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Comparative Effectiveness Research: Now and in the Future. Children’s Hospital of Philadelphia July 13, 2009 Patrick Conway, MD, MSCE Chief Medical Officer, OS/ASPE Department of Health and Human Services. Disclosure. I am an employee of federal government

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Comparative Effectiveness Research: Now and in the Future

Children’s Hospital of Philadelphia

July 13, 2009

Patrick Conway, MD, MSCE

Chief Medical Officer, OS/ASPE

Department of Health and Human Services


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Disclosure

  • I am an employee of federal government

  • Views expressed are my own and do not represent official policy or guidance from the Department of Health and Human Services


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Agenda

  • Short Background

  • Comparative Effectiveness Research – What is it and where we are currently

  • Potential implications for academic community of comparative effectiveness research and broader health reform


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Background

  • RWJ Clinical Scholar at Penn (and attending at CHOP) – thesis was comparative effectiveness study with Ron Keren as mentor

  • Faculty (now on leave) Cincinnati Children’s Hospital

  • White House Fellow 2007-08 – split between Secretary of HHS and Director of AHRQ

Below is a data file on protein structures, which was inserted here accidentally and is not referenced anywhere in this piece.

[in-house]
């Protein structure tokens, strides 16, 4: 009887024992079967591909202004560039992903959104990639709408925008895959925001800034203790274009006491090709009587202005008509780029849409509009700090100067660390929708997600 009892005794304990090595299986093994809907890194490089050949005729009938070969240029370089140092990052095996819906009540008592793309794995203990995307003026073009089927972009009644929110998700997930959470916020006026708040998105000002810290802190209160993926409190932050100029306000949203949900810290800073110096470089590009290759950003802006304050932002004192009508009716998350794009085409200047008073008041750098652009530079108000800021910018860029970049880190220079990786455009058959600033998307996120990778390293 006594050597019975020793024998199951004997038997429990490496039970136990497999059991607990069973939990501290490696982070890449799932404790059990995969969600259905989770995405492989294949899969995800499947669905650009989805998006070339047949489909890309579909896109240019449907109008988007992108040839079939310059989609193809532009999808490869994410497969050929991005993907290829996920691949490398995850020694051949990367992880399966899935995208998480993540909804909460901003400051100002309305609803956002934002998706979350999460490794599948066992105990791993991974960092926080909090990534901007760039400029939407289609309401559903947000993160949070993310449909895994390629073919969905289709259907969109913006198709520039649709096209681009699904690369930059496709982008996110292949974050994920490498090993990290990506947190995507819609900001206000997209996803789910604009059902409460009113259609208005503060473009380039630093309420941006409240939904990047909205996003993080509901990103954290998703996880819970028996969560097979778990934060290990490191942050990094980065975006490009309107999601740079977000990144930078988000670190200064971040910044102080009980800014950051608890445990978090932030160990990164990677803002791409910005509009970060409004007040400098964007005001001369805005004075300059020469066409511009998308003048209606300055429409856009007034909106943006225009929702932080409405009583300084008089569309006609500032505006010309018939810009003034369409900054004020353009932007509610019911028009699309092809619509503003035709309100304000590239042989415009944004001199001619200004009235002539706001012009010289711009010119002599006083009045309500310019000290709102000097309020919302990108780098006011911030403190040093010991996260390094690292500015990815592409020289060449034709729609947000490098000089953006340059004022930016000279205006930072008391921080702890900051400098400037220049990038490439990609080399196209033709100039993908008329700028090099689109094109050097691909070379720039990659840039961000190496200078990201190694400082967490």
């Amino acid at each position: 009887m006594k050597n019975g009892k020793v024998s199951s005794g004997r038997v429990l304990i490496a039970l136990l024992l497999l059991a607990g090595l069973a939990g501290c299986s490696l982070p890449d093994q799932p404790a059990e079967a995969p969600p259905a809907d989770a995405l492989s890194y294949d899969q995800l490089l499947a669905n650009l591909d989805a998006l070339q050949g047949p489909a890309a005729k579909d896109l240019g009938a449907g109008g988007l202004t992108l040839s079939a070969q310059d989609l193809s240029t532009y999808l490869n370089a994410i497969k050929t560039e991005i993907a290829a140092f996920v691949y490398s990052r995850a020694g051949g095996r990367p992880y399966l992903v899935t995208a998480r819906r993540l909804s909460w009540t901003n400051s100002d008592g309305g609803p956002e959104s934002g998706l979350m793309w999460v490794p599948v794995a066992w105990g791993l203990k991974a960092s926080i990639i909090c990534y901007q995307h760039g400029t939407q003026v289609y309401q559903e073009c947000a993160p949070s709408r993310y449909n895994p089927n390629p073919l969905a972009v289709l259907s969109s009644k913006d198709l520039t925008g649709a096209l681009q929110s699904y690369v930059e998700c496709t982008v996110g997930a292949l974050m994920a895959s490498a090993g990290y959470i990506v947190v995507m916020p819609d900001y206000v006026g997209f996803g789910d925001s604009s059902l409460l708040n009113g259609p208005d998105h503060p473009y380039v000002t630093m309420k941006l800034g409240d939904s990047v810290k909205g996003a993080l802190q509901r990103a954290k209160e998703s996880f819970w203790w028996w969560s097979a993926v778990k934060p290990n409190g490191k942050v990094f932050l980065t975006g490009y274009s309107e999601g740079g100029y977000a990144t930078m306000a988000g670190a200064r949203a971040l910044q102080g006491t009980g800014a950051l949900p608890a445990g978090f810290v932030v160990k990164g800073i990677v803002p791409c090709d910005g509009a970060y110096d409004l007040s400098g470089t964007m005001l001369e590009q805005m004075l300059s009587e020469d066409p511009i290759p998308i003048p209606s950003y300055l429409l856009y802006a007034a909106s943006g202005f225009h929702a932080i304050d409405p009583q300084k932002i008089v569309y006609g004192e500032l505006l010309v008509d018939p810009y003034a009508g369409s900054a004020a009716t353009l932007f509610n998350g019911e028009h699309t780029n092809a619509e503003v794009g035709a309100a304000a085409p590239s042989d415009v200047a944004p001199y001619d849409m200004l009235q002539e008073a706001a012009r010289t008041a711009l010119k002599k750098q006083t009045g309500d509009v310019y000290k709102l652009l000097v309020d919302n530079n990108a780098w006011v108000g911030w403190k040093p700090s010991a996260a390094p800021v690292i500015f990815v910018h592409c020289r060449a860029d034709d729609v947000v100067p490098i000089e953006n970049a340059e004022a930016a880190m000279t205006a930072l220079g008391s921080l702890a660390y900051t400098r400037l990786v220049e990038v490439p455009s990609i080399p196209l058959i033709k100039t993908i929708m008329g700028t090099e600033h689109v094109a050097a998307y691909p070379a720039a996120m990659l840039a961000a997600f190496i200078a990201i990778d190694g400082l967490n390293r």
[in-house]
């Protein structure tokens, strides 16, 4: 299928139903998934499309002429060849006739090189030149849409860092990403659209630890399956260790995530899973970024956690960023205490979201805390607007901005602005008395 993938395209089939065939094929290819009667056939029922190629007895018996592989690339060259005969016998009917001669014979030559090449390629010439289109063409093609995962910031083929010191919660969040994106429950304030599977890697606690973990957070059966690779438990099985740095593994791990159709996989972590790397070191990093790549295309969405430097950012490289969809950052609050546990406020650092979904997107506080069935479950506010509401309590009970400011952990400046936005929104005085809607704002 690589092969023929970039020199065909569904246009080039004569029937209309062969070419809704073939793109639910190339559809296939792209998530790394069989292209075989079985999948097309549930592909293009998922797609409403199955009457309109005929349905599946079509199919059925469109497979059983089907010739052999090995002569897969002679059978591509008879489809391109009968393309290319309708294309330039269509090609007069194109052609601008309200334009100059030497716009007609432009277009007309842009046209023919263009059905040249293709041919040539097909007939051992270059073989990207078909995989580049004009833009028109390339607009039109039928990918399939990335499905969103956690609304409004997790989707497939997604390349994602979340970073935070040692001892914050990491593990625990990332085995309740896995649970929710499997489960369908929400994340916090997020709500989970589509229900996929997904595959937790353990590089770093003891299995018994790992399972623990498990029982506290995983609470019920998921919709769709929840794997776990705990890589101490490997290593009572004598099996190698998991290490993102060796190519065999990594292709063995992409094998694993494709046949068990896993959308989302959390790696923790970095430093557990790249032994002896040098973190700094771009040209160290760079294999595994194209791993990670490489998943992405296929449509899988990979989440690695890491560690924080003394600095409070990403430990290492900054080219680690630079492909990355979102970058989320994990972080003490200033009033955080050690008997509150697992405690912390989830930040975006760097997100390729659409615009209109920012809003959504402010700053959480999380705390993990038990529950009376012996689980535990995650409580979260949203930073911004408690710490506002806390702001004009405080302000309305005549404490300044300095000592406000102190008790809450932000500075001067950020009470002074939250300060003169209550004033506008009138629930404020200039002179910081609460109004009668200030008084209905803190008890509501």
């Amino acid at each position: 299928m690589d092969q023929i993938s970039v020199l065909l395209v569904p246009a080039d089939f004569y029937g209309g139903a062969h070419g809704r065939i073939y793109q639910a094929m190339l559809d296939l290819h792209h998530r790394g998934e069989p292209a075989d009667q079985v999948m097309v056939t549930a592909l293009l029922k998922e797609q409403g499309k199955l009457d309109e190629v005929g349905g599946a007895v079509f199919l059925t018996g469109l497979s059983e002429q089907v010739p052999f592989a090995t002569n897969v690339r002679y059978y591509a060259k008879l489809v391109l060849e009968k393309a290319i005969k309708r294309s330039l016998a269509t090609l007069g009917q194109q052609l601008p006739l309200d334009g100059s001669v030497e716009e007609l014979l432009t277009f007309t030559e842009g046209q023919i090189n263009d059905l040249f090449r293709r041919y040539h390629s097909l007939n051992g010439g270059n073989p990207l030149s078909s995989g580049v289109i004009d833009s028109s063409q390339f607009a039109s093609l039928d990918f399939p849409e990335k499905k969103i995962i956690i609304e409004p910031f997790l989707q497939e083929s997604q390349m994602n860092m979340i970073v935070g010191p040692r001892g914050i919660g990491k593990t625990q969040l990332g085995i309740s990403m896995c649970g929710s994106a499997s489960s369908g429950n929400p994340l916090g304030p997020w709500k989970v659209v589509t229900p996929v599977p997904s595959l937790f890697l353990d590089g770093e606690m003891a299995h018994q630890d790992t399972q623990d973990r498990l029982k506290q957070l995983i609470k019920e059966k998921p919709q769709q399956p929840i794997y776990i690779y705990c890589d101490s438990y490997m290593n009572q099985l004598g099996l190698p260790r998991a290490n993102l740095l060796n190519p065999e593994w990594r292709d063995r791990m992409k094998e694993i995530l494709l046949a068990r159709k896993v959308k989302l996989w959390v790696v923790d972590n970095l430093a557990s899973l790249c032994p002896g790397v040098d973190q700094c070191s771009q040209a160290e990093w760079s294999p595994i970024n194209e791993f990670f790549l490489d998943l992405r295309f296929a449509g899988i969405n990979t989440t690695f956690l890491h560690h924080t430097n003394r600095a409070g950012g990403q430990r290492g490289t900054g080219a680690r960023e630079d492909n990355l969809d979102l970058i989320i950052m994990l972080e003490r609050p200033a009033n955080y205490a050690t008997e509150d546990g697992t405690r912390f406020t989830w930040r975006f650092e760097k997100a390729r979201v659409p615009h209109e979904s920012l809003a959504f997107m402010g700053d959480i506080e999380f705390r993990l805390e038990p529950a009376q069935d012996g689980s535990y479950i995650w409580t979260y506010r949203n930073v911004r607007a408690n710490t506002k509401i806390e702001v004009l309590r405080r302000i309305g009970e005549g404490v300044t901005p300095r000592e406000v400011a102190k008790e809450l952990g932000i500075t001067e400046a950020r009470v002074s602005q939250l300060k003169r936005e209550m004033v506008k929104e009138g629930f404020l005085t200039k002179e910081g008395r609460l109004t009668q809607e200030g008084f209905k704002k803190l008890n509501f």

• Chief Medical officer in policy division for Office of Secretary

  • Executive Director of Federal Coordinating Council on Comparative Effectiveness Research


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Portfolio at HHS

  • Quality measurement and link to payment

    • National Quality Forum

    • CHIPRA – quality measures

  • Health Information Technology (e.g. meaningful use)

  • Health reform

  • Comparative Effectiveness Research

  • Whatever is asked


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Background on American Recovery and Reinvestment Act Legislation

  • Allocated $1.1 billion for CER: $400 million to Office of the Secretary, $400 million to NIH and $300 million to AHRQ

  • All money obligated (not spent) by end of FY10

  • Established Federal Coordinating Council for CER composed of senior federal officials and over half physicians

  • Required FCC report to the President and Congress by June 30 on recommended priorities for OS CER funds

  • Required IOM report by June 30 on CER priorities

  • Mandated operational plan from Secretary for combined OS, AHRQ, and NIH CER funds by July 30


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Federal Coordinating Council for CER Objectives

  • Develop a definition, establish prioritization criteria, create a strategic framework, and identify priorities that lay the foundation for CER.

  • Foster optimum coordination of comparative effectiveness research conducted or supported by relevant Federal departments.